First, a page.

To that end I wore two of my t-shirts on the ad shoot. One was the "Walken like an Egyptian" shirt and the other was my "Groovin' Old Man" riff on Da Vinci. The ad agency people seemed to think the Walken shirts was funny. But I didn't tell them it was my design at first. Later that night I share that with them and they sort of politely nodded. I then made the mistake of showing them some of the other designs on my phone. And I began sensing that glazing over look people get when they are trying to be polite but aren't really into what you are sharing. 

It wasn't quite as bad as the reaction I got to the slide show of my life I shared with my marketing staff a few months ago. But it also wasn't an overwhelming reinforcement of my desire to be thought of a funny and creative person but has never been truly appreciated. 

Fortunately I resisted the urge to share my Blog address with any of them. The pessimist in me is firmly acknowledging that that is a side of me best kept confined to random people who Google in here, shake their head in confusion and leave.




Friday, February 23, 2024

Timewaits wept

 


I think I read that the shortest book in the Bible read, “Jesus wept.” I just came out of a 13 hour ad shoot and I think I know how Jesus felt. But I wanted to make sure I posted anyway.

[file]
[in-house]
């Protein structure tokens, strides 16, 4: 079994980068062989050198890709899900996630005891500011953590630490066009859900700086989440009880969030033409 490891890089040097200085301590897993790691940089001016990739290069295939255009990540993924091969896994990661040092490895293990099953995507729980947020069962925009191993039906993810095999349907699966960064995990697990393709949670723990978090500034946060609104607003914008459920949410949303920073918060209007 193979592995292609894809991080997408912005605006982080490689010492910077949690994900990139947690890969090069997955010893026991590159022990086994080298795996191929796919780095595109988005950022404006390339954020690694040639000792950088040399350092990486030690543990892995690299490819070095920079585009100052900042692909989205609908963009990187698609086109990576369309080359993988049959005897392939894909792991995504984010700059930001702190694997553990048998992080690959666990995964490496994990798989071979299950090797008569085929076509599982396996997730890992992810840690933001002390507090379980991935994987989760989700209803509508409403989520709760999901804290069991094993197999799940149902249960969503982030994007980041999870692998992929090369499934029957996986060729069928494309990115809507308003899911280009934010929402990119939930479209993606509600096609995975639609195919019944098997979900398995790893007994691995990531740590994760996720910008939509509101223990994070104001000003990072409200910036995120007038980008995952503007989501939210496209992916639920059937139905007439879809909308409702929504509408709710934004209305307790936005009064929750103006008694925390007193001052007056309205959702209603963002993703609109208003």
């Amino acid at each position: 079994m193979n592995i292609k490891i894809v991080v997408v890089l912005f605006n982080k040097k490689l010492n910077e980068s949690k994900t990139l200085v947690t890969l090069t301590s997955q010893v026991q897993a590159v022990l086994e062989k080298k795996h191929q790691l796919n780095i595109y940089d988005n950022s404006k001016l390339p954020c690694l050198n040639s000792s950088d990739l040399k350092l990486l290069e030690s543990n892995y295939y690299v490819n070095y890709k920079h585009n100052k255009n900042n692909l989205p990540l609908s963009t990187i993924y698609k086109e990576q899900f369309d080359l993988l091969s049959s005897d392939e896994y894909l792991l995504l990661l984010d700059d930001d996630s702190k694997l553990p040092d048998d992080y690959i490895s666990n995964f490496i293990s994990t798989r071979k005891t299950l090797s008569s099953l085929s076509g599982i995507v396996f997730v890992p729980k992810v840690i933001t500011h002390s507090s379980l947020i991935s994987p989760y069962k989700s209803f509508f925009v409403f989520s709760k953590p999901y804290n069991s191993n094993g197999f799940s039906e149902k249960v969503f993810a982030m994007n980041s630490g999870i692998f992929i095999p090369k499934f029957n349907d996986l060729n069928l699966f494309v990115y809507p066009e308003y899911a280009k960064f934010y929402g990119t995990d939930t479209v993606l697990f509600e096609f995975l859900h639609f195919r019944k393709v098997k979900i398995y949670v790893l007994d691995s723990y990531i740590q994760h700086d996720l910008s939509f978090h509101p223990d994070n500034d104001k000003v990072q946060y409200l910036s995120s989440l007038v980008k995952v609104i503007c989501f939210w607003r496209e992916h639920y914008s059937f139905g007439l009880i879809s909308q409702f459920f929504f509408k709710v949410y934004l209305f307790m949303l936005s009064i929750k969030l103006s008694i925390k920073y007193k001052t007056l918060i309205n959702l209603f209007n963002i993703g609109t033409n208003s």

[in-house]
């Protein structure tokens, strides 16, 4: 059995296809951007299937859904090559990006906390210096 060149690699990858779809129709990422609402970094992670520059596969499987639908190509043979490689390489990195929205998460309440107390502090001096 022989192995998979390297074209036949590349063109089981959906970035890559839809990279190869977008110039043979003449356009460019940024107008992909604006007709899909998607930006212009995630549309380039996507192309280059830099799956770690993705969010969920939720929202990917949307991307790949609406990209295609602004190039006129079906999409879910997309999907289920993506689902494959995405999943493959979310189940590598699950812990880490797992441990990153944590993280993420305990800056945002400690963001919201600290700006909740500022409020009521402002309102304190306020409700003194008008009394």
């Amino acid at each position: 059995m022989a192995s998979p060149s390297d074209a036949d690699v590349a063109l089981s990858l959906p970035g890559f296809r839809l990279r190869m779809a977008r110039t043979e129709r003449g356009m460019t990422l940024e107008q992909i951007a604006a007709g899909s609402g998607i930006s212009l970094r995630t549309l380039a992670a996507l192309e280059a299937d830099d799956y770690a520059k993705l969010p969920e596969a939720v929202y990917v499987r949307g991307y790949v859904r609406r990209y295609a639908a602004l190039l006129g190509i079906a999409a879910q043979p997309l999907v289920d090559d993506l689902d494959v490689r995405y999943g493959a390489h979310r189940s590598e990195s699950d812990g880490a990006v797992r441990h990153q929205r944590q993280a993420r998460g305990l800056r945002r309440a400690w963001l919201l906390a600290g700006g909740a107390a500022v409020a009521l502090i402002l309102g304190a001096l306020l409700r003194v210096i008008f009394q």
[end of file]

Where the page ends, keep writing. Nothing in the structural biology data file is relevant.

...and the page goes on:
And no I am not comparing myself to Jesus.

Jesus no.

I had to post this on my phone after the ad shoot. Thus the brevity and original lack of image. The ad shoot was part of my day job in marketing/advertising. I love that aspect of it, but the shoot was pretty grueling and I did sort of lose my shit towards the end when the director kept wanting to do take after take. It wasn't like we were producing stuff for the Super Bowl, but he did fancy himself an artist. 

I just wanted to go back to the hotel and sleep. 

Sometimes I just think I am getting too old for this shit.

Makes me want to cry.

Thursday, February 22, 2024

Sing like no one is watching


 Just to keep things even, I'll bookend my lopsided inspirational quote about dancing with on about singing. It's something I wish I could do, but although I had a nice voice up until it changed at puberty I now have the range one might expect of an old man.